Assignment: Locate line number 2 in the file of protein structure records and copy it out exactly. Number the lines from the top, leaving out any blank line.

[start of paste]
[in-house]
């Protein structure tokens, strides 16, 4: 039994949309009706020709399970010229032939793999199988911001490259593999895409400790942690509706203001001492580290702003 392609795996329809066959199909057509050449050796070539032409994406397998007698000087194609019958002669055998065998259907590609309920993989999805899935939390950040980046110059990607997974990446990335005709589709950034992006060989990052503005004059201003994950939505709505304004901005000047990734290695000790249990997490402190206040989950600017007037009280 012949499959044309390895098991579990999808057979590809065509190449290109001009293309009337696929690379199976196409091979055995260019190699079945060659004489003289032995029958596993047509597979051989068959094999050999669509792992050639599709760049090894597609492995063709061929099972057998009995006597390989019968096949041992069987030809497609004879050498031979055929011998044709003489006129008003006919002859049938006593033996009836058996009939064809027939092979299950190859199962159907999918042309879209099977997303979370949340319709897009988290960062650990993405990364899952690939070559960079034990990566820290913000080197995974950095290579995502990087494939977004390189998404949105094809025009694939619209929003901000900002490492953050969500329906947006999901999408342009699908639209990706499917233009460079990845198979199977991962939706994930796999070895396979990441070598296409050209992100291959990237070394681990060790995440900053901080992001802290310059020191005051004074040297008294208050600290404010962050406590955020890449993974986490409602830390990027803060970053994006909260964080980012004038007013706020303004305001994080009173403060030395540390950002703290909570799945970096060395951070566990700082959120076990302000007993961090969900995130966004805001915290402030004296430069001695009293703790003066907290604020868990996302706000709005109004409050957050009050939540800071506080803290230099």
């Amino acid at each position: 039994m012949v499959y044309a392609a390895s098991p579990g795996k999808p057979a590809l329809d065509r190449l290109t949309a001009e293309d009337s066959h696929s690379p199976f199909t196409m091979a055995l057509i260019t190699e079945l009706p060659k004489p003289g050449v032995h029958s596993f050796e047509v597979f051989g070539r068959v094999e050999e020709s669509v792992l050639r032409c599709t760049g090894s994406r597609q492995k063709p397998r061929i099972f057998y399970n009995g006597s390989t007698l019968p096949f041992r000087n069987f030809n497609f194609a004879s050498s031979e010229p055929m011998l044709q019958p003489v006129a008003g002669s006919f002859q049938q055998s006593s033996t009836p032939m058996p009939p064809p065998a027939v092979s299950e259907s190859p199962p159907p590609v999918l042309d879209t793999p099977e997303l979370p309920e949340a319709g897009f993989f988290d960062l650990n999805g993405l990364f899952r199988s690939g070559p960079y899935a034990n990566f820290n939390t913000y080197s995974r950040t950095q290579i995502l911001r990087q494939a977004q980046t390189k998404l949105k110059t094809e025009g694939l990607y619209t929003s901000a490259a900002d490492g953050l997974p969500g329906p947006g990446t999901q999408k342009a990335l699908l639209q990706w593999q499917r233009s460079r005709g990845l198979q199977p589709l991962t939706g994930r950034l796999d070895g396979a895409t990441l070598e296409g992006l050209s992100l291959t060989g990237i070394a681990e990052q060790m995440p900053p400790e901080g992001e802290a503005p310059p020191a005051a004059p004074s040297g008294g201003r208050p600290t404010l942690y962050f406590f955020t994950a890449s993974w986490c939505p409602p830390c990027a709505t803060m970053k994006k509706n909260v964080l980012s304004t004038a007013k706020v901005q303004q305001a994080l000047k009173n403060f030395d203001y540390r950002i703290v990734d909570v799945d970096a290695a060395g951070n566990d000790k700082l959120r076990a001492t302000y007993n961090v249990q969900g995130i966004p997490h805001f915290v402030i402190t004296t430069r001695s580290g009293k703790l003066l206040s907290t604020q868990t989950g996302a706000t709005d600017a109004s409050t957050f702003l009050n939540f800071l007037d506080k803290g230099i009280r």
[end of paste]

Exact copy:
């Protein structure tokens, strides 16, 4: 039994949309009706020709399970010229032939793999199988911001490259593999895409400790942690509706203001001492580290702003 392609795996329809066959199909057509050449050796070539032409994406397998007698000087194609019958002669055998065998259907590609309920993989999805899935939390950040980046110059990607997974990446990335005709589709950034992006060989990052503005004059201003994950939505709505304004901005000047990734290695000790249990997490402190206040989950600017007037009280 012949499959044309390895098991579990999808057979590809065509190449290109001009293309009337696929690379199976196409091979055995260019190699079945060659004489003289032995029958596993047509597979051989068959094999050999669509792992050639599709760049090894597609492995063709061929099972057998009995006597390989019968096949041992069987030809497609004879050498031979055929011998044709003489006129008003006919002859049938006593033996009836058996009939064809027939092979299950190859199962159907999918042309879209099977997303979370949340319709897009988290960062650990993405990364899952690939070559960079034990990566820290913000080197995974950095290579995502990087494939977004390189998404949105094809025009694939619209929003901000900002490492953050969500329906947006999901999408342009699908639209990706499917233009460079990845198979199977991962939706994930796999070895396979990441070598296409050209992100291959990237070394681990060790995440900053901080992001802290310059020191005051004074040297008294208050600290404010962050406590955020890449993974986490409602830390990027803060970053994006909260964080980012004038007013706020303004305001994080009173403060030395540390950002703290909570799945970096060395951070566990700082959120076990302000007993961090969900995130966004805001915290402030004296430069001695009293703790003066907290604020868990996302706000709005109004409050957050009050939540800071506080803290230099």